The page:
The Blessing of Peace

For a child has been born for us, a son given to us; authority rests upon his shoulders; and he is named Wonderful Counsellor, Mighty God, Everlasting Father, Prince of Peace. -Isaiah 9:6 

Dear members and friends,

In an English dictionary, the word peace is defined as either “freedom from disturbance (tranquility)” or “a state or period in which there is no war, or a war has ended.” Interestingly, this definition expresses that there are two different kinds or degrees of peace: one that is internal and personal, and another that is external and communal. Based on this definition, we may assume that peace could be achieved when we are free from disturbance both personally and communally. Meanwhile, disturbance is defined as “the interruption of a settled and peaceful condition.” What is the cause of the interruption? According to James in the New Testament, it is our own desire. “No one, when tempted, should say, ‘I am being tempted by God’; for God cannot be tempted by evil and he himself tempts no one. But one is tempted by one’s own desire, being lured and enticed by it.” (James 1:13-14) And human history tells us that it is full of disturbances and disasters caused by people, institutions, countries, etc. 

In the Bible, the Hebrew word that is often translated as peace is shalom. However, the Hebrew word shalom can also be translated in several different ways: completeness in number; safety or soundness in body; welfare, health, prosperity; peace, quiet, tranquility, contentment; peace in human relationships and/or peace with God; peace from war. According to James Strong’s Exhaustive Concordance of the Bible, the word shalom could even express a combined meaning of well, favor, happy, good health, peace, prosper, safe and salute. This is probably the reason why in Isaiah 9 one of the titles for Christ is Prince of Peace. Also, in Isaiah 26, we read “Those of steadfast mind you keep in peace-in peace because they trust in you (ver.3),” and “O Lord, you will ordain peace for us. (ver. 12)” Therefore, what the Old Testament is teaching us with the word shalom is that God has blessed us with not just a moment of freedom from disturbance either personally or communally, but a state of being that could last for eternity, and in which we are complete within the presence of God.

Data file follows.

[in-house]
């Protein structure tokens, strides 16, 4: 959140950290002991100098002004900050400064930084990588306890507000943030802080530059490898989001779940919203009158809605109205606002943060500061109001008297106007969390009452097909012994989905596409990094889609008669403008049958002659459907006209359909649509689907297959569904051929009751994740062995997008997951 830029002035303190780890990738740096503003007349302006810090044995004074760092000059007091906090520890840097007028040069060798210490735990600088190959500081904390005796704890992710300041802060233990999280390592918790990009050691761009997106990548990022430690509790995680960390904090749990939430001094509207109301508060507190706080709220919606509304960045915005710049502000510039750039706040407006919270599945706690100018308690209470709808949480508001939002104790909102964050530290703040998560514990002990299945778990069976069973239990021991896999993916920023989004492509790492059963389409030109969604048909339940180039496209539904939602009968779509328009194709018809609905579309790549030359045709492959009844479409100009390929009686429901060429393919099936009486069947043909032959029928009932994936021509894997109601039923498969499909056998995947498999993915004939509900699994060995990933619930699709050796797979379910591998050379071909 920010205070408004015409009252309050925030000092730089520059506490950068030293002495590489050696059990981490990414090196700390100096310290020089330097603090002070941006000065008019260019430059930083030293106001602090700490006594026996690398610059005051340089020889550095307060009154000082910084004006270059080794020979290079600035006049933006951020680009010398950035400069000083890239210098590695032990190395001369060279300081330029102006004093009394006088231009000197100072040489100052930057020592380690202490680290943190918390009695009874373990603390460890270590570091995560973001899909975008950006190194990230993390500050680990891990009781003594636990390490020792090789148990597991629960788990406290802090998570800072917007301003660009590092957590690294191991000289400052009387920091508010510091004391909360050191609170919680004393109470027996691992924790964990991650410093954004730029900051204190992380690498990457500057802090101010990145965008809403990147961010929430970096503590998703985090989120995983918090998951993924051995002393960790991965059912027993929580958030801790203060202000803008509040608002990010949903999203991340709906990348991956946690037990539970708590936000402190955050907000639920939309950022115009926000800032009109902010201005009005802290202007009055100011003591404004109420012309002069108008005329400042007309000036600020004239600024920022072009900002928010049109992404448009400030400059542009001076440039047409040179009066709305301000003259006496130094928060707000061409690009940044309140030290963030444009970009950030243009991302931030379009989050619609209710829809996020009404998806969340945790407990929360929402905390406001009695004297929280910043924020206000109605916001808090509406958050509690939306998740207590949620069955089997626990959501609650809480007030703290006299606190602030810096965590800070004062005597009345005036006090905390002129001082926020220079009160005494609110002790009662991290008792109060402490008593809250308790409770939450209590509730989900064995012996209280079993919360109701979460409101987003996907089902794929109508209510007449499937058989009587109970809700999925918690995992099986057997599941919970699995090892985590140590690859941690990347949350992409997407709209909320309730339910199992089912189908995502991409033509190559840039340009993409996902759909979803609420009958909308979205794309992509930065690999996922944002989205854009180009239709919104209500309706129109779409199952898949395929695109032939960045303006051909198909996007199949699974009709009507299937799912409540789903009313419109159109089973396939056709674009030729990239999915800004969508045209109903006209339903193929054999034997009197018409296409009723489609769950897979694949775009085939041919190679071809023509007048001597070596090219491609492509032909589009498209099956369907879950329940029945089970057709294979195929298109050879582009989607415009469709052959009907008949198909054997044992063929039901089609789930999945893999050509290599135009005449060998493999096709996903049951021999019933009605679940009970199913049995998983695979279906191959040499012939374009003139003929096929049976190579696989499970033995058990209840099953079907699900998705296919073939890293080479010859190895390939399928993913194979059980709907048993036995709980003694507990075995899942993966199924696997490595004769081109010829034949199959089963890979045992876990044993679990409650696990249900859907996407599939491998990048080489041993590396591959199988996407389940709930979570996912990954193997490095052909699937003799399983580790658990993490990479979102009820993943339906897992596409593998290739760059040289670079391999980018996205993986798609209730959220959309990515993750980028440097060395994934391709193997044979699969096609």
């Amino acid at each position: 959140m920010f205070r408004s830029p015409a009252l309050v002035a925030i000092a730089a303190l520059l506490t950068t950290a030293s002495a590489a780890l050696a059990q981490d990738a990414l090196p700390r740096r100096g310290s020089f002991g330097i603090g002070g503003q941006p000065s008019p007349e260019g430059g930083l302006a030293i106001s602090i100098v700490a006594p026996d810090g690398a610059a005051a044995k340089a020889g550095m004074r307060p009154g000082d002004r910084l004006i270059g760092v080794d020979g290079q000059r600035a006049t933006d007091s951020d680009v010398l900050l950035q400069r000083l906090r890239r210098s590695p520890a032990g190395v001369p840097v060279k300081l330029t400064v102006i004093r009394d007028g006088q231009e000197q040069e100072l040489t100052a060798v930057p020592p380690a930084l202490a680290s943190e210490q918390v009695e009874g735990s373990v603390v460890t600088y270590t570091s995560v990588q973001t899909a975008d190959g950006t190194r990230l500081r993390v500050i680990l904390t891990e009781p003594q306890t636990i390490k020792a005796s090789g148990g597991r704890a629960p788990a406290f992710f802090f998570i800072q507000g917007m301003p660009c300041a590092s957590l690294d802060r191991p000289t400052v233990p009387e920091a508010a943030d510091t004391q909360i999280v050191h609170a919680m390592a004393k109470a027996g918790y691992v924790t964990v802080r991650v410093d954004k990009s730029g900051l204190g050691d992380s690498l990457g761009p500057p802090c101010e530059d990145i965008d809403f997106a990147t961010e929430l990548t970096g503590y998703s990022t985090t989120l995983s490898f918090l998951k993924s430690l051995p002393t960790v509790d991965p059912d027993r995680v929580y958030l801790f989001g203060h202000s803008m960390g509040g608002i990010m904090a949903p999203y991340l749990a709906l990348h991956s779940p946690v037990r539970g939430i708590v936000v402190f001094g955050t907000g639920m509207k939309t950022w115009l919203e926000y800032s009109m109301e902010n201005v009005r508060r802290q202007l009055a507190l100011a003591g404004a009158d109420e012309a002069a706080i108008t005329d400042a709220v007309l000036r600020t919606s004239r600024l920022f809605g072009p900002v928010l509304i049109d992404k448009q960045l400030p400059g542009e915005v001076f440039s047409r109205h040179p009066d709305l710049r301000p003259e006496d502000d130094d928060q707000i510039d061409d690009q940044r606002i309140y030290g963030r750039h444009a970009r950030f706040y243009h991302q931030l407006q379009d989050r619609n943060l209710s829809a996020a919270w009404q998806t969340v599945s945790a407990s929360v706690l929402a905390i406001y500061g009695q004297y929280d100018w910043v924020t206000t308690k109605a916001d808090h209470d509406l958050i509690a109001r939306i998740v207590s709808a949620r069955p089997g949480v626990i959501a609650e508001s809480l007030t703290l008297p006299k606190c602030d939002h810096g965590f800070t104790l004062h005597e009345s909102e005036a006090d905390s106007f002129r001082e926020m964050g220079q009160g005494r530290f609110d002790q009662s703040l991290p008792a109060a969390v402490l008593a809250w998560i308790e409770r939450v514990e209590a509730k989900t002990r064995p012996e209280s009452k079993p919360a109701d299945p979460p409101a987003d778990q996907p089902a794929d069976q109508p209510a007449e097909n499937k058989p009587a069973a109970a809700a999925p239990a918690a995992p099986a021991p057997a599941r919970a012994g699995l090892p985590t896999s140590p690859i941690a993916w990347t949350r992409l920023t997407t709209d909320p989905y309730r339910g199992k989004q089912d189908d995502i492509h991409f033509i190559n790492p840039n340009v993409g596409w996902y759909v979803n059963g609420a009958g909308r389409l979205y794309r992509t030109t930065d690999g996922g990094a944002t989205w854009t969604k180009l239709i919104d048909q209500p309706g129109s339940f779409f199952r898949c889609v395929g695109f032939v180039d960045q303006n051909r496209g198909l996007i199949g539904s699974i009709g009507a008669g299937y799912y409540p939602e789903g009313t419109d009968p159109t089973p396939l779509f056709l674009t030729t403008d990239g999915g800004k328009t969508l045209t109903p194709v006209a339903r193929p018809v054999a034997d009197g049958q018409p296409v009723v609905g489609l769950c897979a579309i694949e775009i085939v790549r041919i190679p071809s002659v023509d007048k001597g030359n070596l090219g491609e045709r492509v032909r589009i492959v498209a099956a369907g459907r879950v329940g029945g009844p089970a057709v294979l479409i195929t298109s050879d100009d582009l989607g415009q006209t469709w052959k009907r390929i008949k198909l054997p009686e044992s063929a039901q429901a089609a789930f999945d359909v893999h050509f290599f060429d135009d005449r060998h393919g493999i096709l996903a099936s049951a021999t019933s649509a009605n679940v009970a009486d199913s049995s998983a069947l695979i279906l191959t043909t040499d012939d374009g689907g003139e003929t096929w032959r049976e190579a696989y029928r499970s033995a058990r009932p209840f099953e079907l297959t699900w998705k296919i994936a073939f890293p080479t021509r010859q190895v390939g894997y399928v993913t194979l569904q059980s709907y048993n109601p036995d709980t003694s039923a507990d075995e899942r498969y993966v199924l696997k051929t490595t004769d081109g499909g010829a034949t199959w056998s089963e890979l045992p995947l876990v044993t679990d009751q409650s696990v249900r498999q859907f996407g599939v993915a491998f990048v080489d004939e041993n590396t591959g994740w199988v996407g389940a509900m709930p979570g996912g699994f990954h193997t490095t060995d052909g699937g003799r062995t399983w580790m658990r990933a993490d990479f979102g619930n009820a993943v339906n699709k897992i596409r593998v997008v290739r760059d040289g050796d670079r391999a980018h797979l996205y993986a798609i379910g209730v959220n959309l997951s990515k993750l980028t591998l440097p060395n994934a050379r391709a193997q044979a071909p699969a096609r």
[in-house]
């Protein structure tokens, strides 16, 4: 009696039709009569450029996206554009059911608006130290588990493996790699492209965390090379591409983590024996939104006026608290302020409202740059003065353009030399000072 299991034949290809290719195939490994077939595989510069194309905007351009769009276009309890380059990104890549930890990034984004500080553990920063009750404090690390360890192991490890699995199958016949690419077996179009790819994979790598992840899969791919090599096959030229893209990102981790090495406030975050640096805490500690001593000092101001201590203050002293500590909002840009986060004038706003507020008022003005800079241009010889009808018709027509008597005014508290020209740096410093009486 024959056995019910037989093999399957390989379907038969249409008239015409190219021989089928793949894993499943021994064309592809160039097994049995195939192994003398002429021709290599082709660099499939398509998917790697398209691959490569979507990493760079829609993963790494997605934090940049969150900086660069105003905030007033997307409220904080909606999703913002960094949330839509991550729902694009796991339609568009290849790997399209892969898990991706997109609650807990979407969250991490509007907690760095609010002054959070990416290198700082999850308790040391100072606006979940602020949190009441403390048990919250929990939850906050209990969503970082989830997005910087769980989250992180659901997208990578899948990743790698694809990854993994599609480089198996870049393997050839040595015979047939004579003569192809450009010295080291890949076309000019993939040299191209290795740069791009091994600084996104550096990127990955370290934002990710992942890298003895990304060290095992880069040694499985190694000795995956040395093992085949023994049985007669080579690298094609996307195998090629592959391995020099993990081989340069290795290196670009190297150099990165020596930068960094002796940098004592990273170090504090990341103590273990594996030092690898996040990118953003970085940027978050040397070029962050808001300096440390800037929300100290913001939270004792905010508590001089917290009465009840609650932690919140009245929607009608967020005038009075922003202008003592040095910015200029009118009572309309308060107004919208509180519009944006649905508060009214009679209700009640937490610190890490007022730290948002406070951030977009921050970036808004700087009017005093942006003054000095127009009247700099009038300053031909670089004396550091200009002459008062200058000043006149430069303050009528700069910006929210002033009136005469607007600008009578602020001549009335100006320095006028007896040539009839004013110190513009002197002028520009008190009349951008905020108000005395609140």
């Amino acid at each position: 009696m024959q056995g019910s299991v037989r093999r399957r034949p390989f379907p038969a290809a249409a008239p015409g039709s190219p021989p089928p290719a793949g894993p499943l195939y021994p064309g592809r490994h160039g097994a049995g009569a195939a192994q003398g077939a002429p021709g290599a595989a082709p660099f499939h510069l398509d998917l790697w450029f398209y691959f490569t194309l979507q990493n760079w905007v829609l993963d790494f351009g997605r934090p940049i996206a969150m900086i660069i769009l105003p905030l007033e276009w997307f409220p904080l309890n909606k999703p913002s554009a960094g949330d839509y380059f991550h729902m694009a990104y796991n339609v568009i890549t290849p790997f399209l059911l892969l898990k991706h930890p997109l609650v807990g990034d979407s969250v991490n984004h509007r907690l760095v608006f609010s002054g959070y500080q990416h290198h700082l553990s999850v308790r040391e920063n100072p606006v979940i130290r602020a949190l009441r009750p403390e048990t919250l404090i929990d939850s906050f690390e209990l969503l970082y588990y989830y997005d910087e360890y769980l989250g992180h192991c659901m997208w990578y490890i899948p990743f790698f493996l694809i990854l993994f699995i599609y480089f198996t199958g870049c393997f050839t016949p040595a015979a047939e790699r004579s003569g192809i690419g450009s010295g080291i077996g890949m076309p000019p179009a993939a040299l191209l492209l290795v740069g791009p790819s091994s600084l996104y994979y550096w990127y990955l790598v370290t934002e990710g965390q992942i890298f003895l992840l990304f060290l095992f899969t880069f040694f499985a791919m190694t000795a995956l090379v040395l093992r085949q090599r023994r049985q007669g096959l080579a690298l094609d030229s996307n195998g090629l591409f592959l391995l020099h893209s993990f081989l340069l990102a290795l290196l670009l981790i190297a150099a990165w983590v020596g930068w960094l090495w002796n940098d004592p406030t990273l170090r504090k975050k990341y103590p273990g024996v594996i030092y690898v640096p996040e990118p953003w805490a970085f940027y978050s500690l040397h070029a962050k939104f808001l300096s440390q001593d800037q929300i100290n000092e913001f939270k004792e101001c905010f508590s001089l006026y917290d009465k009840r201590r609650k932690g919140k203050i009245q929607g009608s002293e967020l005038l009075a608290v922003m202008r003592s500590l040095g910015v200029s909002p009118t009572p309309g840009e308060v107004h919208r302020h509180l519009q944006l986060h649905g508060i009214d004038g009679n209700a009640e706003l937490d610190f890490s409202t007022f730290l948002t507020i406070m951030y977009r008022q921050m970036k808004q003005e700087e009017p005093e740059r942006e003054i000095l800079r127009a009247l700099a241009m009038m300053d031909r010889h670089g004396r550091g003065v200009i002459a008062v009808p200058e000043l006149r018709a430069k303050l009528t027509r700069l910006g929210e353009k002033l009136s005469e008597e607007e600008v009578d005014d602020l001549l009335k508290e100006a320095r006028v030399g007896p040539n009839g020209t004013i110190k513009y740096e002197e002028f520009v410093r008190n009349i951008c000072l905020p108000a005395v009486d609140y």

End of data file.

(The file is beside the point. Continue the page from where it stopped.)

My brothers and sisters in God, in this season of Advent let us take a moment and deeply reflect upon the word and concept of peace. Let us pray that we all become peacemakers and instruments of peace. 

Blessings, Rev. Junchol Lee